If you find a mole that fits the above criteria it is important you are seen by your GP.

If you are not sure it is worth taking a photograph of the mole alongside a ruler and storing it on your PC to observe changes when you repeat the photograph a month later.

NICE guidelines for urgent referral follow the 7 point scale

The NICE guidelines say that all GPs should use the 7 point scale for assessing changes in moles. The scale has 3 major features and 4 minor ones.

The major features are
*Change in size
*Change in colour, such as getting darker, becoming patchy or multi shaded
*Change in shape

The 4 minor features are
*7mm or more across in any direction
*Oozing or bleeding
*Change in sensation, such as itching or pain

The doctor counts 2 points for any of the major features. Any of the minor features scores 1 point. If your mole scores 3 points you need urgent referral to a specialist. But the guidelines say that if there are strong concerns about any one feature, urgent referral is also reasonable.
If you are not sure it is worth taking a photograph of the mole alongside a ruler and storing it on your PC to observe changes when you repeat the photograph a month later.

More information can be obtained from:-
UK website

If you have had a melanoma always be vigilant.

David’s story

I remember a patient many years ago called David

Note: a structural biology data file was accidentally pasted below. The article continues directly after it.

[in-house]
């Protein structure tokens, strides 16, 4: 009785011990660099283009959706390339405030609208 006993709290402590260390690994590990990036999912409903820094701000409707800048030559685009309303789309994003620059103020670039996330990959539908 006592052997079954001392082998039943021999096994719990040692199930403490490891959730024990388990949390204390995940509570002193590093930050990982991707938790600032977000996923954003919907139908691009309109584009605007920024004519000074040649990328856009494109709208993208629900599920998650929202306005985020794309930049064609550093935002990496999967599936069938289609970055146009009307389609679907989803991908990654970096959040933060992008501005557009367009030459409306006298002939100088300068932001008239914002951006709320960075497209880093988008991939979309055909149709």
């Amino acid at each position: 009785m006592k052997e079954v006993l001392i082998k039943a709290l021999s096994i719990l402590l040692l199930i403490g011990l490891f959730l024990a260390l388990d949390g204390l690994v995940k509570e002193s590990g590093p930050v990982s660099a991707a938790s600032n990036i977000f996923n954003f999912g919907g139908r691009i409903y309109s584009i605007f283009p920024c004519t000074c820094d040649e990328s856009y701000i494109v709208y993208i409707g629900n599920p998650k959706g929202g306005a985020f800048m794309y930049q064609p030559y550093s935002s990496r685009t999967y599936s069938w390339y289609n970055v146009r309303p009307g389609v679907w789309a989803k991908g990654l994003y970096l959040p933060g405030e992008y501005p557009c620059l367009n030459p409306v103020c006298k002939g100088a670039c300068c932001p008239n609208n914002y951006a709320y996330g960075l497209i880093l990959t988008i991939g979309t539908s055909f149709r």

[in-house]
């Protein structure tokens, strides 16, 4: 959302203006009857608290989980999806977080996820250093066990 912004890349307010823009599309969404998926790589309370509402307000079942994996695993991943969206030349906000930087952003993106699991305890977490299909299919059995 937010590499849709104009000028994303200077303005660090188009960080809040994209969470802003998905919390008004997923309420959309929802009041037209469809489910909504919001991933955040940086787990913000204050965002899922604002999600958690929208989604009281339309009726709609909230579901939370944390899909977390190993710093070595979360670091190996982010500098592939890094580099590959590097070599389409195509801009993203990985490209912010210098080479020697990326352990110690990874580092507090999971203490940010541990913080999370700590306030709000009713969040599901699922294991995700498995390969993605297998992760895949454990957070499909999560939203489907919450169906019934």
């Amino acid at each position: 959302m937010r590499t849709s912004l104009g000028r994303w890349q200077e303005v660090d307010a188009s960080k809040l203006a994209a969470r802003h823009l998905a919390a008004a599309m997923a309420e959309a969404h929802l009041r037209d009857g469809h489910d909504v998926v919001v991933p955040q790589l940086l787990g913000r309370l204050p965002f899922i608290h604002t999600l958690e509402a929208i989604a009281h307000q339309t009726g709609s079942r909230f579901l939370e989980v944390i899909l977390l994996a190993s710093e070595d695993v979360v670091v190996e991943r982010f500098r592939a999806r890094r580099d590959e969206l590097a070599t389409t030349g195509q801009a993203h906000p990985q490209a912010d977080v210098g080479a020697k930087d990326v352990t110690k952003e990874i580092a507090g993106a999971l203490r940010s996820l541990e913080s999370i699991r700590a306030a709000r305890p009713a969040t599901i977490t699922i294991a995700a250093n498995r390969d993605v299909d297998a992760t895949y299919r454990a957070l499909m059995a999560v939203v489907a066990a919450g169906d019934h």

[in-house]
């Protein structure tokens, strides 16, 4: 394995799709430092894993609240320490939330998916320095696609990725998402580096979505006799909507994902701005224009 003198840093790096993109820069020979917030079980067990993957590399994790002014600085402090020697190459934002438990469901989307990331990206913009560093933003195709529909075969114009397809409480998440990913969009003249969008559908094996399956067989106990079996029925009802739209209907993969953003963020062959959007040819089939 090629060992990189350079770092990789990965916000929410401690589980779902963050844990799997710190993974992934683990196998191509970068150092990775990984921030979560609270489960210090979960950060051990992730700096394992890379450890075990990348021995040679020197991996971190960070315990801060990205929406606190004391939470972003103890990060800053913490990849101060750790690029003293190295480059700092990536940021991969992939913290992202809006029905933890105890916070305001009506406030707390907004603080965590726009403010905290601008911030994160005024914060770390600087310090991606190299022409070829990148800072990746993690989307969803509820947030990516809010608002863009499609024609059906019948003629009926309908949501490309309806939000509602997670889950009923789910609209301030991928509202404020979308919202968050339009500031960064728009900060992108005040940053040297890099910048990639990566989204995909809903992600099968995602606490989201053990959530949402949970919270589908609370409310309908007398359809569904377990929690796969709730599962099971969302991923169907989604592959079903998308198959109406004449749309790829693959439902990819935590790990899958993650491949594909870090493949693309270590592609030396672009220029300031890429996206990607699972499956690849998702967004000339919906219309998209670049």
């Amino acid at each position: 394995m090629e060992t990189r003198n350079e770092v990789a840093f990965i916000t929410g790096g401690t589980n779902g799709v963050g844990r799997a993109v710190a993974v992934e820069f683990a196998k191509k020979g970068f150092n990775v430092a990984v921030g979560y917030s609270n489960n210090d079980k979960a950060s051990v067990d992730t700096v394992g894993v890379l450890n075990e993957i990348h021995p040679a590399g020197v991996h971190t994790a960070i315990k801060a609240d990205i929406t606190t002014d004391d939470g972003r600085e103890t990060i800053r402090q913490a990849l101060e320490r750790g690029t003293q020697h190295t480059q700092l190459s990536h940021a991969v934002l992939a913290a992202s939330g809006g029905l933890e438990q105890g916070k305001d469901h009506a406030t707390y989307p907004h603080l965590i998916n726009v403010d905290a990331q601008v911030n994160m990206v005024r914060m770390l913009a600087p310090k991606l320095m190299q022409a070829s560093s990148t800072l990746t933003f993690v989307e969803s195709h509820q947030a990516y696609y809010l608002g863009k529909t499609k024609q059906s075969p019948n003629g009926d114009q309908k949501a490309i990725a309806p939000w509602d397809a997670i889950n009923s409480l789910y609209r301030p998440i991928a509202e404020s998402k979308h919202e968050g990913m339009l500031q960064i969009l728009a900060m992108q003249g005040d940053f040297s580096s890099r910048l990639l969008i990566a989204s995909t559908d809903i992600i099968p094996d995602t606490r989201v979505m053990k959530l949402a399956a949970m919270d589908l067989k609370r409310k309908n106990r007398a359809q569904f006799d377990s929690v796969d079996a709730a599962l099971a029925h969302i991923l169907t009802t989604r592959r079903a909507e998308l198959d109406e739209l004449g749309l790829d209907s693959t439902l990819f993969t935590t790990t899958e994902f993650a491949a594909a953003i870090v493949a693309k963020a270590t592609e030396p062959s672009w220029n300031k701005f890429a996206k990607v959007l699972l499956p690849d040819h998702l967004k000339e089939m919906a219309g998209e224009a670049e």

He never went to the doctor and made it his business to keep well away under all circumstances. I knew his wife well and she attended very regularly and in passing had often remarked about her husbands dislike of doctors. Infact, the only notes on his record were a record of his childhood immunisations.
One day, on a Friday evening she appeared very anxious and said her husband had taken to his bed upstairs, because if he even attempted to move he was very short of breath and he had refused to call a doctor. Understanding her predicament and always enjoying the challenge of sorting out a difficult patient I decided to visit him. When I entered the house climbed the stairs, there was David in bed, sitting up with at least 5 pillows and so breathless he was unable to voice his disapproval of my presence. When I examined him more closely he was extremely swollen with fluid to the level of his waist- totally waterlogged!
I gently suggested a hospital admission and needless to say he summoned up enough breath to refuse outright. In situations like this negotiations are on a par with making a peace treaty between warring countries. After a while we negotiated a plan helped with the knowledge that his first grandchild was due – he would take the medicines I prescribed and if they worked he would attend the surgery on Monday morning before the doors ‘opened’, I would take blood and he would go to the hospital for a chest X-ray. If he was no better he would have the option of deciding the next move. We shook hands on this and I arrived Monday morning wondering if he was alive or dead and whether he would appear. I was not long in the surgery when the bell went and in walked David with his wife and I have say hardly breathless and a look of submission on his face.